2. I’m aggressively paying off my pool, as per my post on should I utilize 0% CCs to pay it down faster and avoid interest. (We decided it wasn’t worth it, but, it was a good mental exercise).

3. I’m actively trading stocks and we decided that we don’t need the money considered as Active Work Income. So I want to put 50% of my profits into Treasuries. I’m trying to decide what’s the best place to do this at.

My trading account is with Trade Station: As they have near zero fees for Military / First Responders. And there futures rates are very low too.

I have a TDAmeritrade account, but, I don’t really utilize them anymore, as there fees are 6.95 per trade. (When I scale into a stock, say I want 10,000 - 30,000 in a stock, I do this over 5 - 10 buys... With TS, I only pay the mandatory fees when I sell, whereas with TD I could end up paying $100’s in fees)

Now onto treasuries. I know it will not generate a ton of money, but, ever little bit helps.

Any advice would be great, thanks.

I hope this helps with what I’m trying to do.
jmp470 is offline   Reply With Quote
Old 07-30-2019, 09:55 AM   #12
Thinks s/he gets paid by the post
 
Join Date: Mar 2012
Posts: 1,531
Quote:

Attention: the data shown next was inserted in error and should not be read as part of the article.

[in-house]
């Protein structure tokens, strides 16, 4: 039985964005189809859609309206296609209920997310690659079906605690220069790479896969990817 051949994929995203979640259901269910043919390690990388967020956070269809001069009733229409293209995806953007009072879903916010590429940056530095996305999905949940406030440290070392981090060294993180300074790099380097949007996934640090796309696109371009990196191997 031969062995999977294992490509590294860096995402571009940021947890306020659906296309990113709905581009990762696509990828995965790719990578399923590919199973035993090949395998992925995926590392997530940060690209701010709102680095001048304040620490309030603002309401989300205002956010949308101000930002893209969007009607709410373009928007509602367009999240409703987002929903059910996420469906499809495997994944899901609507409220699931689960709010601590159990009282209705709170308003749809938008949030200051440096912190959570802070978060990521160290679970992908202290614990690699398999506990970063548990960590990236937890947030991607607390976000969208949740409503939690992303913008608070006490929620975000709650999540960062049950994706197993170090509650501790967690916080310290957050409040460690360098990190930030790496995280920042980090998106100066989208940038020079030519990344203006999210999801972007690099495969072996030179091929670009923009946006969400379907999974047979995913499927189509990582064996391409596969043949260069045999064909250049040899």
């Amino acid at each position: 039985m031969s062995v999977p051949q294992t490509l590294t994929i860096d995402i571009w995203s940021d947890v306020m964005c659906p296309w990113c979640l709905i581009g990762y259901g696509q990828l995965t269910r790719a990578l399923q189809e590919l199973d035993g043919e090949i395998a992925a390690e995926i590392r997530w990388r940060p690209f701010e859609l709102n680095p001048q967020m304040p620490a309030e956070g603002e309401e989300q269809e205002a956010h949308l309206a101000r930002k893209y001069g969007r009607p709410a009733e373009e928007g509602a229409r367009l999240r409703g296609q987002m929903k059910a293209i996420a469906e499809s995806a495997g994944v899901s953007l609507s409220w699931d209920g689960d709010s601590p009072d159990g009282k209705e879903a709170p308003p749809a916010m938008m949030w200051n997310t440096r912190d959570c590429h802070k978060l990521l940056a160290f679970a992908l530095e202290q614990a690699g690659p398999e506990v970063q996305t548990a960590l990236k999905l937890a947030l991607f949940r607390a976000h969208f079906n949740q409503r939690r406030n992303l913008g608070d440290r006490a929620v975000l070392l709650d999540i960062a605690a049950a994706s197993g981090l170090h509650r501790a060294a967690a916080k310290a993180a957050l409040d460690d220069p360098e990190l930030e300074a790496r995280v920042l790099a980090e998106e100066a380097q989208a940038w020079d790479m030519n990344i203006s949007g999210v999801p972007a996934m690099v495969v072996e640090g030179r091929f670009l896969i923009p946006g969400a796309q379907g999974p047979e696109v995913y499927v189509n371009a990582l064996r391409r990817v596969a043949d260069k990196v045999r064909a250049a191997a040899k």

Originally Posted by jmp470 View Post
Let me expand my thoughts, now that I got some feedback, as I donít see a clear cut answer, which there might not be. Also, it gives yíall context to potentially help me better.

My outlook on accounts and how I utilize them (always up for debates here)

1. Active Work Income goes into my checking account, and I keep it at or near zero as possible. I currently keep my emergency fund in USAA Treasury fund (It has management fees... this is what got me thinking...)

2. Iím aggressively paying off my pool, as per my post on should I utilize 0% CCs to pay it down faster and avoid interest. (We decided it wasnít worth it, but, it was a good mental exercise).

3. Iím actively trading stocks and we decided that we donít need the money considered as Active Work Income. So I want to put 50% of my profits into Treasuries. Iím trying to decide whatís the best place to do this at.

My trading account is with Trade Station: As they have near zero fees for Military / First Responders. And there futures rates are very low too.

I have a TDAmeritrade account, but, I donít really utilize them anymore, as there fees are 6.95 per trade. (When I scale into a stock, say I want 10,000 - 30,000 in a stock, I do this over 5 - 10 buys... With TS, I only pay the mandatory fees when I sell, whereas with TD I could end up paying $100ís in fees)

Now onto treasuries. I know it will not generate a ton of money, but, ever little bit helps.

Any advice would be great, thanks.

I hope this helps with what Iím trying to do.
Thanks for the elaboration - it clears things up.

If you already have the account at TD, then you could simply utilize it for treasuries as someone has indicated they do not charge any fees for them. The benefit of purchasing the treasuries through one of the brokerages is that you will have a much wider selection of treasury issues available to you. On treasury direct, you will only be able to purchase what they are offering at that time. The brokerage will give you a view of the entire treasury market.